Windows XP nears end of life


Microsoft will cease supporting its Windows XP operating system on 8 April 2014, leaving millions of enterprise users with no protection against new security vulnerabilities if they fail to upgrade to a supported OS.

Microsoft first said it was planning to end support for Windows in 2007. It has since been warning consumers and businesses an upgrade is necessary to keep their computers from being run over by a train of malicious software, or malware. That's because once support ends, the company will no longer issue patches for newly-identified security holes in the system, leaving it vulnerable to hackers.

About 30 per cent of Australian computers still run on XP, according to NetMarketshare statistics.

Tim Rains, director of product management in Microsoft's Trustworthy Computing group, said any new vulnerabilities discovered in Windows XP after its 'end of life' would not be addressed by new security updates from Microsoft.

"After April 8, Windows XP ... customers will no longer receive new security updates, non-security hotfixes, free or paid assisted support options or online technical content updates,'' Rains wrote in a blog post.

Joseph Sweeney, analyst with research firm IBRS, said cyber criminals might be ''stockpiling'' XP attacks and waiting for Microsoft to end support.

"There are indications that there has been a slowdown in the number of new attacks and malware for XP," Sweeney said.

"I would find it unlikely there would be some grand global conspiracy to hold anything back, but there are a lot of crime syndicates involved in malware today."

Brian Walshe, general manger of Microsoft integration at Dimension Data, suggested many people still running XP were in denial about its imminent demise or had put the transition into the too-hard basket and were suffering from ''planning paralysis''.

"I've heard people say that Microsoft can't possibly end support for XP because there are too many people using it, but Microsoft have been very consistent with their messaging for several years.'' According to Walshe the biggest upgrade hurdle faced by enterprises is applications that will not run under later versions of Windows.

"So we are advising people, rather than getting bogged down in planning, start looking at their application remediation today," he said. "That is the most time-consuming part and that is what's needed to understand what they have to do move from XP."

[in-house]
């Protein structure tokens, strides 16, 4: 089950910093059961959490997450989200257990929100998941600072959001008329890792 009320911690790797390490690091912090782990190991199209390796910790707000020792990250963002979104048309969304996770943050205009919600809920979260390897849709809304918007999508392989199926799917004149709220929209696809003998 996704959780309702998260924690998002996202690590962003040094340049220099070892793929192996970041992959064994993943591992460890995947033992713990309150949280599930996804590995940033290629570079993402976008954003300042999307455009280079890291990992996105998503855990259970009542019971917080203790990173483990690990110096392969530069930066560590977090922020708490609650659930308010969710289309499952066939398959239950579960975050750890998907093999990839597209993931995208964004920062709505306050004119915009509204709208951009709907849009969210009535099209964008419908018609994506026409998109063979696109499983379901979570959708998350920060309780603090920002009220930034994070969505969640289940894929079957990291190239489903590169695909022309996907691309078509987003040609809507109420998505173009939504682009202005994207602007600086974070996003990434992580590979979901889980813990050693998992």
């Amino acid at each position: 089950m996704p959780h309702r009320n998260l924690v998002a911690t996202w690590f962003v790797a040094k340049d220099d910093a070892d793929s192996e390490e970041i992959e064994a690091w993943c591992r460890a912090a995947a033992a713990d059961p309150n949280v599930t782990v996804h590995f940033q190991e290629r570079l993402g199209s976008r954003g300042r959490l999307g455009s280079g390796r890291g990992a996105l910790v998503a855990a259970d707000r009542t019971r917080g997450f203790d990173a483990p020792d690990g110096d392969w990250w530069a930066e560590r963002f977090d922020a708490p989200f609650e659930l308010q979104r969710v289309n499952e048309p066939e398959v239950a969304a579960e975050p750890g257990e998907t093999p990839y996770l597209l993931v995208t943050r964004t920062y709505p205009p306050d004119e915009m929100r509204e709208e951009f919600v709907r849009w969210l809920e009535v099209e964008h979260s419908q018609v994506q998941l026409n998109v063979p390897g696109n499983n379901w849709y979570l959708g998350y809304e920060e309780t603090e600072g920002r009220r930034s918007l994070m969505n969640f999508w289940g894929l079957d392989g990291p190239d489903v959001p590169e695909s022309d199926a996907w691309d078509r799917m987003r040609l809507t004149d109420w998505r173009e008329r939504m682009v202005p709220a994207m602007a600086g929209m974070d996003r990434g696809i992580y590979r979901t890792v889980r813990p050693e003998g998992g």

He warned enterprise users who have not already started migration that they will likely run out of time.

"I think there are some people out there that have probably put themselves into a bit of a hole. The closer we get to April 8 the less resources will be available to help with the migration, because there is likely to be a rush on those towards the end.

''There will be some very interesting conversations between some CIOs and their board as to why they've left things so late."

Walshe said that users attacked after 8 April might be able to remediate, but would have limited options for preventing repeat attacks.

"Microsoft offers a version of XP that runs as a virtual machine under Windows 7. While it will not be supported, the host operating system will offer some protection," Walshe said.

Microsoft will offer extended support to organisations. "There are people we have spoken to who have looked at that and been pretty horrified at the cost. It its extraordinarily expensive," he said.

According to Dimension Data's national manager, security, Jason Ha, other solutions for XP laggards include virtual patching (also known as web application firewall) and privilege management products, such as Avecto's Privilege Guard. Privilege Management solutions enable an administrator to prevent the OS from running any executable code other than that specified, he said.

Microsoft Australia's local Windows Upgrade Centre website can help customers move from XP, a spokeswoman said.

Some companies using XP will get a bit of a reprieve though, as some devices make use of a stripped-down version known as Windows XP Embedded, which is less susceptible to viruses and which Microsoft says support for will last until early 2016. But for many devices support ceases April 8. 

Reprinted from SMH